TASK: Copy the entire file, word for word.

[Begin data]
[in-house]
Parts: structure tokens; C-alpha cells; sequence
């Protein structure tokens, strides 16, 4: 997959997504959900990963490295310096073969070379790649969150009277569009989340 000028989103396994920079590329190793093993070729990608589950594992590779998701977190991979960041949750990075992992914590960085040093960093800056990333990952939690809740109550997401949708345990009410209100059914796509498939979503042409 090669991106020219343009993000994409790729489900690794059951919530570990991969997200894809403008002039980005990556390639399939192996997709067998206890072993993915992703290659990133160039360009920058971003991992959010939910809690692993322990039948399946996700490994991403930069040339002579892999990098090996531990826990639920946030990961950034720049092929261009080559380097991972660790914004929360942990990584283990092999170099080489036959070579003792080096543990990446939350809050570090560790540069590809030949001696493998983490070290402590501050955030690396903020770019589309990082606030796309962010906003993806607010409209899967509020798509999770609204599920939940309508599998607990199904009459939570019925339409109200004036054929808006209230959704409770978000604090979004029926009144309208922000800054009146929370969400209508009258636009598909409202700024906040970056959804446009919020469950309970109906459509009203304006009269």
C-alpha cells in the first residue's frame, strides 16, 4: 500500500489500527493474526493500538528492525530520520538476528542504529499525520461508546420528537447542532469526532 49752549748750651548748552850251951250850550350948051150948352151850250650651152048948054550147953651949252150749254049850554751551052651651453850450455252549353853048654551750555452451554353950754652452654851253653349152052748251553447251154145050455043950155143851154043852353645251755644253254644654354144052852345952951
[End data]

[in-house]
Parts: structure tokens; C-alpha cells; sequence
């Protein structure tokens, strides 16, 4: 997959997504959900990963490295310096073969070379790649969150009277569009989340 000028989103396994920079590329190793093993070729990608589950594992590779998701977190991979960041949750990075992992914590960085040093960093800056990333990952939690809740109550997401949708345990009410209100059914796509498939979503042409 090669991106020219343009993000994409790729489900690794059951919530570990991969997200894809403008002039980005990556390639399939192996997709067998206890072993993915992703290659990133160039360009920058971003991992959010939910809690692993322990039948399946996700490994991403930069040339002579892999990098090996531990826990639920946030990961950034720049092929261009080559380097991972660790914004929360942990990584283990092999170099080489036959070579003792080096543990990446939350809050570090560790540069590809030949001696493998983490070290402590501050955030690396903020770019589309990082606030796309962010906003993806607010409209899967509020798509999770609204599920939940309508599998607990199904009459939570019925339409109200004036054929808006209230959704409770978000604090979004029926009144309208922000800054009146929370969400209508009258636009598909409202700024906040970056959804446009919020469950309970109906459509009203304006009269």
C-alpha cells in the first residue's frame, strides 16, 4: 500500500489500527493474526493500538528492525530520520538476528542504529499525520461508546420528537447542532469526532 49752549748750651548748552850251951250850550350948051150948352151850250650651152048948054550147953651949252150749254049850554751551052651651453850450455252549353853048654551750555452451554353950754652452654851253653349152052748251553447251154145050455043950155143851154043852353645251755644253254644654354144052852345952951